Boston-based private equity firm HarbourVest Partners said that it had made an all-cash offer to buy Absolute Private Equity for $17.25 a share, thereby valuing the Swiss-based company at $752 million. This comes in the wake of a consolidation drive in the sector, primarily driven by the disposal of assets by international banks.
The offer is being made by HarbourVest’s secondary funds – which buy secondary interests (second-hand LP interests) in private equity funds from existing investors – together with its Amsterdam-listed vehicle HarbourVest Global Private Equity Ltd. HarbourVest is one of the world’s largest private equity fund-of-funds, with some $30 billion of assets under management. It makes direct investments in companies and also buys secondary interests.
Absolute is a private equity fund-of-funds and mainly invests in private equity and venture capital funds with other investments in distressed securities, mezzanine and the secondary market. Its net asset value per share is $24.16 as of April 21, 2011.
“HarbourVest is a leading global private equity investment firm and an ideal partner for Absolute Private Equity with its large experience in managing private equity partnership portfolios,” said Thomas Amstutz, chairman of Absolute Private Equity.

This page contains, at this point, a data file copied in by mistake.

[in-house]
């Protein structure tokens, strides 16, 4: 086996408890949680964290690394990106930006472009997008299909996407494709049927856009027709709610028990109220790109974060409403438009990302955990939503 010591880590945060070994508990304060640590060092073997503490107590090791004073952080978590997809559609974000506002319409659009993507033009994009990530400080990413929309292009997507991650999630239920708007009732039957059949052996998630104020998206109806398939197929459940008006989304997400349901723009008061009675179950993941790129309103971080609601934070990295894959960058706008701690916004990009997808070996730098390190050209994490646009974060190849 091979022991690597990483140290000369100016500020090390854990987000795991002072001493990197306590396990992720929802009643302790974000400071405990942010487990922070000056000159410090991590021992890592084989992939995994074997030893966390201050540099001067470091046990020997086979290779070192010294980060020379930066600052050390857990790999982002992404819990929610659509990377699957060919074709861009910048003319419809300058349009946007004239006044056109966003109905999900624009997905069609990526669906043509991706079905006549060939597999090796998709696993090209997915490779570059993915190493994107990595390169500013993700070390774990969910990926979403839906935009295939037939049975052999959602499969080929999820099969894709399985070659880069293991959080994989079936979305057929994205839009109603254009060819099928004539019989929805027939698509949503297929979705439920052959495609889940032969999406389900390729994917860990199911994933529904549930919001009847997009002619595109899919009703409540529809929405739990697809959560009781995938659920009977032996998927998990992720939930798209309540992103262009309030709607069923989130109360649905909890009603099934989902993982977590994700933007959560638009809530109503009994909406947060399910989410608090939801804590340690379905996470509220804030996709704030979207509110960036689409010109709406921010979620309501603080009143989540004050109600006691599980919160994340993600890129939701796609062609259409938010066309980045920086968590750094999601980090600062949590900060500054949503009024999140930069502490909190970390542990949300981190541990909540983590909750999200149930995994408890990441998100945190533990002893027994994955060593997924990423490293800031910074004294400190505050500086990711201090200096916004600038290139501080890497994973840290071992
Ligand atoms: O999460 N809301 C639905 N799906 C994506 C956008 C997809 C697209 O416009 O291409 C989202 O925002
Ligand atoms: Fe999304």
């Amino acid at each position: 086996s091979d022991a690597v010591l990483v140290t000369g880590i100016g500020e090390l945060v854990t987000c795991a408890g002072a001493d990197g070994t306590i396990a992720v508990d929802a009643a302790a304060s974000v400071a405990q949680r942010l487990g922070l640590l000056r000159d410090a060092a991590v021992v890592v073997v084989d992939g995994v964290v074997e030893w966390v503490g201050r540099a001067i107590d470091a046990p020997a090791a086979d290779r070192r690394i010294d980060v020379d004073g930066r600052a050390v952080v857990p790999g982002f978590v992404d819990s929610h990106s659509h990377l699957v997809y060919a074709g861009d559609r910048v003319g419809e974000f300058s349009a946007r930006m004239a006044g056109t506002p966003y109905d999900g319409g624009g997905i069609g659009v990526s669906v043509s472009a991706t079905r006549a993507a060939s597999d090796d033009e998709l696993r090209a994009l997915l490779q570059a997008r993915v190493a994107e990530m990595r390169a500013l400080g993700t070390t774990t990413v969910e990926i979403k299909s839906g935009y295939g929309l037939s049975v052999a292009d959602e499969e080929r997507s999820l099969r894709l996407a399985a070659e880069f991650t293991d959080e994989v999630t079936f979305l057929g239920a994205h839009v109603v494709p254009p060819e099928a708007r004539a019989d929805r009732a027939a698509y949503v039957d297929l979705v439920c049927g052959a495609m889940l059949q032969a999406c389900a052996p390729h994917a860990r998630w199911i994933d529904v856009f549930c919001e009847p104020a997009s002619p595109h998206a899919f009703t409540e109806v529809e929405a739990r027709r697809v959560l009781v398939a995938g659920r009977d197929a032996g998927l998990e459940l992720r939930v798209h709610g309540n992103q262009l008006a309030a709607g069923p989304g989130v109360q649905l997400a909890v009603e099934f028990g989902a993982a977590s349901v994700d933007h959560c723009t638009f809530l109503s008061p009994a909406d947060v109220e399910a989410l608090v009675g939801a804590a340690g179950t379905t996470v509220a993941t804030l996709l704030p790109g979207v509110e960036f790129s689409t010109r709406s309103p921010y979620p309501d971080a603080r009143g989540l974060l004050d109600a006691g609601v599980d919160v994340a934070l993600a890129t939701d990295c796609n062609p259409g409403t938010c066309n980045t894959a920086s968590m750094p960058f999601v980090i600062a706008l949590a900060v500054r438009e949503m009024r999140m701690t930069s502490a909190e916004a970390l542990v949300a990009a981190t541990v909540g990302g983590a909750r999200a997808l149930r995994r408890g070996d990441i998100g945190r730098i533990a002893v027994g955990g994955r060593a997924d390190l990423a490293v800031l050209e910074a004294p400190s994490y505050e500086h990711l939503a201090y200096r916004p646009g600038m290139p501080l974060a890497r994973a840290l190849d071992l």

“This transaction offers shareholders an opportunity to exit their investment for cash at an attractive price, while it enables others to remain invested alongside an experienced partner,” he added.
The offer is subject to a 50.01% minimum acceptance level and the prospectus will be published in early June at the latest. The deal is expected to close in the third quarter of 2011.
The acquisition comes weeks after HarbourVest backed NewQuest Capital to buy Bank of America Corp’s non-real estate private-equity assets in Asia. Several banks are selling hedge fund and private equity businesses, as they move toward the goal of the so-called Volcker rule that regulators must implement as part of the new US financial regulation law. The rule limits banks’ total investments in private equity and hedge funds to 3 per cent of their core tier 1 capital and individual investments in a fund to 3 per cent of the fund’s assets. The rule aims to improve financial stability at banks following the financial crisis.
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